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Positive living in Zambia

In 2006, 49 year-old Charles Ngandu found out he was living with HIV. Thanks to training he received from one of Concern’s partners, he has been able to live positively and help his community. This piece was written by Reginald Ntomba.

Charles is a resident of Nangula, an area 55 kilometres north east of Mongu, the provincial capital of Zambia’s western province. In 2009, Development Aid from People to People (DAPP), Concern’s partner, introduced a programme for people living with HIV in this area. 

Spreading the word

Charles was one of those chosen to be trained in a variety of subjects: 

  • Basic facts on HIV and TB
  • The importance of good nutrition
  • Care and support
  • Treatment 
  • Hygiene 

Following this training, Charles went back to his community to spread the word.

Benefitting the community 

Since then, his passion and skills have been recognised by the local hospital in his area, where he now delivers HIV lessons to mothers that attend antenatal sessions. 

Speaking keenly about this work, he says: 

I am passionate to teach so that we do not lose lives.

Positive life

Charles is very open about the fact that he lives with HIV. During World TB Day – which was commemorated in his area on March 24 – he stood before hundreds of people and spoke about how, in the years since his diagnoses, he has been able to live a productive and positive life. He also encouraged people to go for HIV testing.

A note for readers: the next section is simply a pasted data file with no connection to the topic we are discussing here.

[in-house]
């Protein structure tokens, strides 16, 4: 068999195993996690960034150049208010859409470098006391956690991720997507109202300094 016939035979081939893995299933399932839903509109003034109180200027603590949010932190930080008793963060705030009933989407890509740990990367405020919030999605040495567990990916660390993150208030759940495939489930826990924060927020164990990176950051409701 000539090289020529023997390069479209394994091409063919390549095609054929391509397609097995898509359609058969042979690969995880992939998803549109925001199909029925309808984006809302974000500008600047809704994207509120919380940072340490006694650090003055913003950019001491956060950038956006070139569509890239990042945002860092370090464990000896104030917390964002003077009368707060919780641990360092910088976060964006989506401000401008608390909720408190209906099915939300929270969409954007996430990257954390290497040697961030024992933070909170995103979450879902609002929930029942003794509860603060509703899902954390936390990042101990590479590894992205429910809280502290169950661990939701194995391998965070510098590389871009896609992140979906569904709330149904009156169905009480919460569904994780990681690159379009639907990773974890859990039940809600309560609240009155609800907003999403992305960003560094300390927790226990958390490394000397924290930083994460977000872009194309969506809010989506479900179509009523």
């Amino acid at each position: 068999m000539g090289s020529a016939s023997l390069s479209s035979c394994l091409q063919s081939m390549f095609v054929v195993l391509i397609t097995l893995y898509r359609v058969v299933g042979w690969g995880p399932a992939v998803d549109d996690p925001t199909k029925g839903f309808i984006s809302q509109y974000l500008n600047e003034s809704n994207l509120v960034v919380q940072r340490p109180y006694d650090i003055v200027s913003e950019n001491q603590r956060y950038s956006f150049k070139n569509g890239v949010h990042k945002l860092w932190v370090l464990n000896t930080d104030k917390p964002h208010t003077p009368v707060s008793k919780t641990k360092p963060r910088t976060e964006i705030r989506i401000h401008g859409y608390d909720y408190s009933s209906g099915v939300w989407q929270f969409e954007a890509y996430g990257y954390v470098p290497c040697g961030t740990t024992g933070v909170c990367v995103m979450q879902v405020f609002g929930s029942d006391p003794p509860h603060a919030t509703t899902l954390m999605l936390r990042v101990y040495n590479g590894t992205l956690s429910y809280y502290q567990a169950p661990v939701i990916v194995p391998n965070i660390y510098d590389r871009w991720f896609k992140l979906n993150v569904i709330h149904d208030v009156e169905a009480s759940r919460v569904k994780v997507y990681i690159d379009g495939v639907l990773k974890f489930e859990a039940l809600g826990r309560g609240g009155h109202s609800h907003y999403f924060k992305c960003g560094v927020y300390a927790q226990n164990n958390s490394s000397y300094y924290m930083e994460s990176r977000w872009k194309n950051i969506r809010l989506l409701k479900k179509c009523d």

Campaigning for change

One of the major concerns of people living with HIV in rural Zambia is the long distance required to reach centres administering antiretroviral drugs. This has caused some people to give up on their treatment before it is finished. 

However, thanks to Charles and his colleagues, people living with HIV in Nangula no longer have to travel such long distances. 

In his monthly reports to DAPP, he consistently emphasised the need for a drug-administering centre in the area. In March 2010, the government responded by opening a new wing at Nangula’s health centre administering antiretroviral drugs. 

Lobbying government

Concern and its partners have played a part in this by consistently lobbying the government to deliver the services desperately needed. 

Another lesson here is that investing in people is one of the best ways of communicating with different about issues like HIV. The benefits, as Charles’ story makes clear, are immense.